Policy makers and film commissioners Monday unveiled plans for a new Asian film promotion organization.
The new body, possibly modeled on European Film Promotion, a non-governmental structure, would seek to expand the audience for Asian film and stimulate international co-productions. EFP uses festivals and markets such as Busan’s and media partnerships to showcase talent and works by young filmmakers.
A proposal for the new body was an agenda item at the Asian Film Policy Forum in Busan. “The need for founding an international organization that does not only attract film productions to the region, but also supports distribution and international sales of Asian films is rising higher than ever,” said Oh Seokgeun, president of the Asian Film Commissions Network and director of the Busan Film Commission. “Co-production is a must, not an option.”
The organization is clearly still at the concept stage and faces considerable obstacles before it can advance much further Delegates pointed to the scale of Asia and its geographic, economic and linguistic diversity, which dwarf that of Europe. Different religions and approaches to censorship are another challenge.
Austria’s Martin Schweighofer, president of EFP, and manager Susanne Davis picked up the gauntlet, explaining that all EFP members are quasi-governmental promotional organizations, whose remit includes the showcasing of national films overseas. “EFP started as a self-help group, we did it without the European Union. When it became so successful we had to turn to the E.U. for more financing,” said Schweighofer.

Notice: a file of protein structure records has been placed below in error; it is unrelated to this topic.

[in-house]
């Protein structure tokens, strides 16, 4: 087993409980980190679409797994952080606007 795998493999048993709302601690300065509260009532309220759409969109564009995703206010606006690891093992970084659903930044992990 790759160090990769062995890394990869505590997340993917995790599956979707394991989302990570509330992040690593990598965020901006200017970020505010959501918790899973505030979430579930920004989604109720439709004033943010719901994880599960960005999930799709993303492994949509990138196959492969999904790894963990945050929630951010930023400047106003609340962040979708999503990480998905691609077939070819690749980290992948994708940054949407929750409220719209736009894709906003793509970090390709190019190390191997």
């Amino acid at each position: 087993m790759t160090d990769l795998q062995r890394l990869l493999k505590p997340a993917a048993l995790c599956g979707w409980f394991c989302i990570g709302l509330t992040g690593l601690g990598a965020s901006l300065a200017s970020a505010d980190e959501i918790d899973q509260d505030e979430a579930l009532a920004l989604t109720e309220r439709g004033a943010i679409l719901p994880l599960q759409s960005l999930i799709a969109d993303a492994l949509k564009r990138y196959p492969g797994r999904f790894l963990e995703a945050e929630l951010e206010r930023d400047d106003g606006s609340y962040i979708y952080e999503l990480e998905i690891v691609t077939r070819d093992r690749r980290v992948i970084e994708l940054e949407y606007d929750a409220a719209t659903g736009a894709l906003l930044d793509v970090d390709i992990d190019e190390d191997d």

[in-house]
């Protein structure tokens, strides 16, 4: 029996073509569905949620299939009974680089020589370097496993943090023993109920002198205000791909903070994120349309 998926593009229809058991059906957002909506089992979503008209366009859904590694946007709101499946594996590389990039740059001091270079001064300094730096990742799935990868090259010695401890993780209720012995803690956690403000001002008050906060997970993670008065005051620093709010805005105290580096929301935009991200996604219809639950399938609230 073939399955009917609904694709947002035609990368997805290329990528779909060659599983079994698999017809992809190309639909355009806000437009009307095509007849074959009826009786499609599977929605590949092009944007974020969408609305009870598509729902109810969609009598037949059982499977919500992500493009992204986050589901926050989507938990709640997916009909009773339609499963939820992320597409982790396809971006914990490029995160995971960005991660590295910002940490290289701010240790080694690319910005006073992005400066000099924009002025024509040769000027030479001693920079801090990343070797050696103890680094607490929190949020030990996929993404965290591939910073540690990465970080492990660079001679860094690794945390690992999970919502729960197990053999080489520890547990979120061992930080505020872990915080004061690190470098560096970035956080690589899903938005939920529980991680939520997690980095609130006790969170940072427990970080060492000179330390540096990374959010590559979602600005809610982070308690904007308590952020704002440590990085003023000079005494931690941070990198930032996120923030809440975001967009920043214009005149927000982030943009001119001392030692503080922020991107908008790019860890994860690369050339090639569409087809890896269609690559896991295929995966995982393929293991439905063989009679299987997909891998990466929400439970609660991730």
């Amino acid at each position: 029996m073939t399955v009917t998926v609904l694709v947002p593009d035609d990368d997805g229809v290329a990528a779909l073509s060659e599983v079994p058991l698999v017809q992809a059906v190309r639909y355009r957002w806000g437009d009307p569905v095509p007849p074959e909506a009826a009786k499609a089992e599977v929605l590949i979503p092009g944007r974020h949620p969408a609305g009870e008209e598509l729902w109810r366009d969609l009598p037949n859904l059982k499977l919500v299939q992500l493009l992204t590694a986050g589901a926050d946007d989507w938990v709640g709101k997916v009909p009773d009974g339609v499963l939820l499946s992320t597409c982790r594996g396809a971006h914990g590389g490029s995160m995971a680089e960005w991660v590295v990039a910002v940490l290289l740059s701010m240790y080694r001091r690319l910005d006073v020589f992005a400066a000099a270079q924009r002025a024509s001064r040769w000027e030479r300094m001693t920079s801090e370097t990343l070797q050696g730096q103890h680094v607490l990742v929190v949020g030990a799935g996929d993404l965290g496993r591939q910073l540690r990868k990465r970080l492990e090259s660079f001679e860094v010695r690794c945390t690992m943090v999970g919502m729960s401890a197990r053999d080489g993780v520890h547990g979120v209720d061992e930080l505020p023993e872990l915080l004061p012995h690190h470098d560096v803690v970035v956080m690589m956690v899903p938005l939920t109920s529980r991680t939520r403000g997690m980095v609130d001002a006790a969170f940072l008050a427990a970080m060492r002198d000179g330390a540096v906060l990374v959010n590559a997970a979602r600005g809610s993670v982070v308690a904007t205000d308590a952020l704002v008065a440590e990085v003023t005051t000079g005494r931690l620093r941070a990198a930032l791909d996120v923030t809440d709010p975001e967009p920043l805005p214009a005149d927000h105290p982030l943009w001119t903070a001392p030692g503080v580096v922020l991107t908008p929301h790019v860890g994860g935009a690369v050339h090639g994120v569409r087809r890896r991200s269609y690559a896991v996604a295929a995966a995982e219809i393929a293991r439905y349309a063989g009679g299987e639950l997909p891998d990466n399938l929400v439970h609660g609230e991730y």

Though it has sub-regional organizations such as ASEAN and other free trade zones, Asia lacks any pan-regional inter-governmental body equivalent to the European Union or the Council of Europe. Subsidies for film production and distribution, the bedrock of the European co-production system, are also largely absent in Asia.
“European governments know about the value of cultural industries, but in Asia our governments expect the film industry to be to be self-dependent,” said Korean producer Lee Jooick. “We need decision makers in Asia to agree on our cultural advantage, to emulating (the EU’s) Media Programme,” said Michael Lake, former CEO of Pinewood Iskandar Malaysia Studios.
Others suggested that the Asian film bodies start to build the Asian Film Promotion without waiting for governments to catch up. “Governments take a long time to take decisions. If we take approach that we first need a government level body, it might take too long. Maybe we need to first start with practical, programs of defined benefit, then bring in the governments,” said Singapore Film Commission director Joachim Ng.